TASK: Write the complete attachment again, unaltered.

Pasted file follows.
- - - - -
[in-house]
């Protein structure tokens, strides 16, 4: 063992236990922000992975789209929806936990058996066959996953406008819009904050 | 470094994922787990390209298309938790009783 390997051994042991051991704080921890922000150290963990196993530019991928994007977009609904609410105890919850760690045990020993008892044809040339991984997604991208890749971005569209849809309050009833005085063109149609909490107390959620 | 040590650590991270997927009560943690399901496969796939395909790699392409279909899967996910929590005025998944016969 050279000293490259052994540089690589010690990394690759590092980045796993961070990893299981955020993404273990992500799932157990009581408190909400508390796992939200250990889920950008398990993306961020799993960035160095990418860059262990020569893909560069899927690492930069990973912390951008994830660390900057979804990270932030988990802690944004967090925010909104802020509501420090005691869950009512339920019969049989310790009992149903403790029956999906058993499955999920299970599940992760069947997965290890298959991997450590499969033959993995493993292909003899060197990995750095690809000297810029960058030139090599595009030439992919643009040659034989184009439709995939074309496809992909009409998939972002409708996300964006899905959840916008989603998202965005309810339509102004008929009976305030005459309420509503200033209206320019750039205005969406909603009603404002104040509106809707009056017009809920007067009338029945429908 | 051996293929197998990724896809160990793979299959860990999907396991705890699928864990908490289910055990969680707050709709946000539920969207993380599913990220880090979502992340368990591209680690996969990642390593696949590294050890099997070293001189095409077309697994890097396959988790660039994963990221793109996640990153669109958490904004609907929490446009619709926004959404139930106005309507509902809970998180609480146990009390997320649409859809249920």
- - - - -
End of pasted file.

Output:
[in-house]
């Protein structure tokens, strides 16, 4: 063992236990922000992975789209929806936990058996066959996953406008819009904050 | 470094994922787990390209298309938790009783 390997051994042991051991704080921890922000150290963990196993530019991928994007977009609904609410105890919850760690045990020993008892044809040339991984997604991208890749971005569209849809309050009833005085063109149609909490107390959620 | 040590650590991270997927009560943690399901496969796939395909790699392409279909899967996910929590005025998944016969 050279000293490259052994540089690589010690990394690759590092980045796993961070990893299981955020993404273990992500799932157990009581408190909400508390796992939200250990889920950008398990993306961020799993960035160095990418860059262990020569893909560069899927690492930069990973912390951008994830660390900057979804990270932030988990802690944004967090925010909104802020509501420090005691869950009512339920019969049989310790009992149903403790029956999906058993499955999920299970599940992760069947997965290890298959991997450590499969033959993995493993292909003899060197990995750095690809000297810029960058030139090599595009030439992919643009040659034989184009439709995939074309496809992909009409998939972002409708996300964006899905959840916008989603998202965005309810339509102004008929009976305030005459309420509503200033209206320019750039205005969406909603009603404002104040509106809707009056017009809920007067009338029945429908 | 051996293929197998990724896809160990793979299959860990999907396991705890699928864990908490289910055990969680707050709709946000539920969207993380599913990220880090979502992340368990591209680690996969990642390593696949590294050890099997070293001189095409077309697994890097396959988790660039994963990221793109996640990153669109958490904004609907929490446009619709926004959404139930106005309507509902809970998180609480146990009390997320649409859809249920």